Tag Archive | "tegra2"

Eee Pad Transformer Official Launch on Friday

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ASUS-Eee-Pad-Transformer Friday is turning out to be a good day. The iPad 2 launches in Europe (although I still don’t see any official pricing in Germany) and it’s my Birthday. Now, I hear that the Eee Pad Transformer is launching too. Decisions decisions!

The Eee Pad Transformer is an interesting product because it takes the idea of the smartbook one step further. It uses the Honeycomb operating system (which could enable a far superior laptoping experience than 2.x ever did) and it uses a keyboard mechanism that can be un-docked to allow tablet-only usage.

I tested the Transformer out at mobile world congress in February (video below) and wasn’t too impressed with the weight but full USB ports made me wonder if ASUS are building some nice USB hosting capabilities. The weight with the dock also seems a little over the top. With connectors and an additional battery in the keyboard unit, I’m expecting the total weight to tip 1KG. The unit I tested wasn’t running Honeycomb.

Pricing has me a little worried. The price for the tablet seems OK at 399 Euro although confirmation is still needed on storage and 3G capability. 32GB and 3G included is what I’m assuming at this stage. The price of the dock could add 120 Euro to that. The price isn’t too bad when compared with high-end tablets but when compared with the Tegra-2 based Toshiba AC100 smartbook (under 300 Euro with 3G) you get the idea that there’s a huge margin being added here and that the price should come down by at least 100 Euros over time.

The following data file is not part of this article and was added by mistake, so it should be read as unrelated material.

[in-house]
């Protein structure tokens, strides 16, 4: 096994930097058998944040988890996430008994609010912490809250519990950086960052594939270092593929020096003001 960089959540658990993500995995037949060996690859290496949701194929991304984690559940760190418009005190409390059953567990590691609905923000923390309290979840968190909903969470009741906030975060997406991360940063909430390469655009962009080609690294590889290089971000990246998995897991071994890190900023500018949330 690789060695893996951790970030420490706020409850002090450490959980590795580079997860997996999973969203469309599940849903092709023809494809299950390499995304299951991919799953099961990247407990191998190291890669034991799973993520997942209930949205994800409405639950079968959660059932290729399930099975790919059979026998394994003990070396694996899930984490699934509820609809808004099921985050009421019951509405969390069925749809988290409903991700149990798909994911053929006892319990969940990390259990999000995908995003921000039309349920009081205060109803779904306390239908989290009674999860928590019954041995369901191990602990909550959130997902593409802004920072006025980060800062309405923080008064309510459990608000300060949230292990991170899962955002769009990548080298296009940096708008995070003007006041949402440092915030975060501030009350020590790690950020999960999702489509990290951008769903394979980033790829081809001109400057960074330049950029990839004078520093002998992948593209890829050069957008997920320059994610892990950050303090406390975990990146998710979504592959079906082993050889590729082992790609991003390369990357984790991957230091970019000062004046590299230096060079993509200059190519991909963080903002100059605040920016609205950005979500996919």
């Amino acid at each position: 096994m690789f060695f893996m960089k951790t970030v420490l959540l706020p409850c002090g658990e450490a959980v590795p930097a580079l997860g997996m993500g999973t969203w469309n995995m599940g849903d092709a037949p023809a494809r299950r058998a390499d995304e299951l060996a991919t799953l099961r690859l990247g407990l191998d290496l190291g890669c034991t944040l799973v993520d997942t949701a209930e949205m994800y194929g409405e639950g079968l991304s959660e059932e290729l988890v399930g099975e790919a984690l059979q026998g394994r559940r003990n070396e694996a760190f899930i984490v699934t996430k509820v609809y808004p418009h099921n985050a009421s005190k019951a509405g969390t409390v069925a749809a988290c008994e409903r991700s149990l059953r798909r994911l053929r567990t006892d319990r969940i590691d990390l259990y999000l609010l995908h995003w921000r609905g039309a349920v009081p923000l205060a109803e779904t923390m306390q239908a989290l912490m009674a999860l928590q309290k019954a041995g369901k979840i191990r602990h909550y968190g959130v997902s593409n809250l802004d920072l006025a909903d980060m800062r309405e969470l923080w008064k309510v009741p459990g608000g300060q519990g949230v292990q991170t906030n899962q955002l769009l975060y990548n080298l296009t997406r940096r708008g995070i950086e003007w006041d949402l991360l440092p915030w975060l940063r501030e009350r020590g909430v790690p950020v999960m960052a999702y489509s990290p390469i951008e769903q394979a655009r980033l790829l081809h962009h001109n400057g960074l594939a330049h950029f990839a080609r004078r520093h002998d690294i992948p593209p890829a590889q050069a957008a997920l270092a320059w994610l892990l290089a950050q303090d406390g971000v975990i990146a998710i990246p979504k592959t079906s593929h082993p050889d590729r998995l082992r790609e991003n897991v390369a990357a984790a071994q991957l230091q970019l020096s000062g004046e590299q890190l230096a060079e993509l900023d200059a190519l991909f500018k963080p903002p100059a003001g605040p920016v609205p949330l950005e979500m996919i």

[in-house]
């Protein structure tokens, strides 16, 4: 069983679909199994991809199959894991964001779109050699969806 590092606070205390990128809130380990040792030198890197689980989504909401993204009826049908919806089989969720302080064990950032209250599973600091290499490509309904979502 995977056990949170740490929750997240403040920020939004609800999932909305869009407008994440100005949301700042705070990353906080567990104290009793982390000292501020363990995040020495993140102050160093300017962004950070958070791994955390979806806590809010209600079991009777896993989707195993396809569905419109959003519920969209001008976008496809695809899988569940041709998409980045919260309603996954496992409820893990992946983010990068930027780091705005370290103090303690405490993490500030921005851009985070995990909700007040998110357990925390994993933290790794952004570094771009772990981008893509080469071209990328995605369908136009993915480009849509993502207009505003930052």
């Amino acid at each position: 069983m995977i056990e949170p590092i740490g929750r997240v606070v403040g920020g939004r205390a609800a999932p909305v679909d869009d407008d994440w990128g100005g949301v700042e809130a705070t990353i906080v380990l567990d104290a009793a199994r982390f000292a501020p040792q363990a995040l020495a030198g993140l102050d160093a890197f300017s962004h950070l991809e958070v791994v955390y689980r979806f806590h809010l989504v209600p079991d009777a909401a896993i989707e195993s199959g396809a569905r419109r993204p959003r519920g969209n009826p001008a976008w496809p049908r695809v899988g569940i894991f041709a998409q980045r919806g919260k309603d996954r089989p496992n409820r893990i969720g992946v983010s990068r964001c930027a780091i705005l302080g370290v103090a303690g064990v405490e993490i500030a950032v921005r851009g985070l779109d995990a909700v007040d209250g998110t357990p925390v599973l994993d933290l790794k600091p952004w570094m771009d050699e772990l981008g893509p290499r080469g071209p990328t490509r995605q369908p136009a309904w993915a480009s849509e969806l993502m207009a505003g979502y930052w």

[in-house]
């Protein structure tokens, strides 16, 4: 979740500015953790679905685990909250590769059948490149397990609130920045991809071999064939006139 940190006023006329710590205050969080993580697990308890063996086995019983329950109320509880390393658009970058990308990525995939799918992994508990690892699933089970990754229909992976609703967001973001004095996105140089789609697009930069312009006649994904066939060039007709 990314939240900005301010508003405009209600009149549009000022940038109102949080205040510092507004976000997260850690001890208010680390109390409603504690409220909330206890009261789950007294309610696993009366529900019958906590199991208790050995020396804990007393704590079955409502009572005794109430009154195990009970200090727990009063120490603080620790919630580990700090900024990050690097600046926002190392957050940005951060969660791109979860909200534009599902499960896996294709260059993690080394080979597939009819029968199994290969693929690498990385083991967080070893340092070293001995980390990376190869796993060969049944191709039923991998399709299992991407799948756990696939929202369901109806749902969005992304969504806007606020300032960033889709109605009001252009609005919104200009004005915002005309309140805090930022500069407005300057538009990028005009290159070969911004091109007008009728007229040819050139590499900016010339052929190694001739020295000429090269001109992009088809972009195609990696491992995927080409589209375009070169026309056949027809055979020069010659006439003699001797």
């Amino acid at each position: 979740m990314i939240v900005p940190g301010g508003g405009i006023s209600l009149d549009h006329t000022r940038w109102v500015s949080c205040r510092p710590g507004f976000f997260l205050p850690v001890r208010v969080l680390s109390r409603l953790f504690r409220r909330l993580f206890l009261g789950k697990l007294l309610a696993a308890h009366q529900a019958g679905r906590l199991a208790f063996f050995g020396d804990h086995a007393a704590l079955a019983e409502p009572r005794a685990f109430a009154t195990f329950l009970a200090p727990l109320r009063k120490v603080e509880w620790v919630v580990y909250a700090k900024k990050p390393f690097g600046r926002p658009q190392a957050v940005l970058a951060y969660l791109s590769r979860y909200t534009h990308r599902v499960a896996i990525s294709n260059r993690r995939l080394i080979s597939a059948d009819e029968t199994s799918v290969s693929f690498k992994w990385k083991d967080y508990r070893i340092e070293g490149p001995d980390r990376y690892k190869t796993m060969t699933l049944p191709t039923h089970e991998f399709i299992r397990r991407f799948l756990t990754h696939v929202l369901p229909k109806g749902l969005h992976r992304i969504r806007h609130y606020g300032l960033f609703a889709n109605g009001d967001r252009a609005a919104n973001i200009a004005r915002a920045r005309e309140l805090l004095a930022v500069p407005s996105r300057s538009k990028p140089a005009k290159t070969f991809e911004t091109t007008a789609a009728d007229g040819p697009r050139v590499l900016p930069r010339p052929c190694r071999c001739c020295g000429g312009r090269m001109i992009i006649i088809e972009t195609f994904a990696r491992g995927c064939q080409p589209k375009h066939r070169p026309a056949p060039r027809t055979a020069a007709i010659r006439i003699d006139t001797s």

The March 25th launch is for Taiwan only at this stage and will only include pre-order. Actual availability around the world is still unknown but we’ll probably hear more on Friday.

VIa Netbooknews

Xoom Reviews Highlight Speed, UI, Multitasking, Possible Rush to Market.

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Many of the large U.S. based computing websites got a Xoom to test under embargo recently and obviously there’s been a quick rush of content out of the door as the embargo lifts today. (List of reviews below)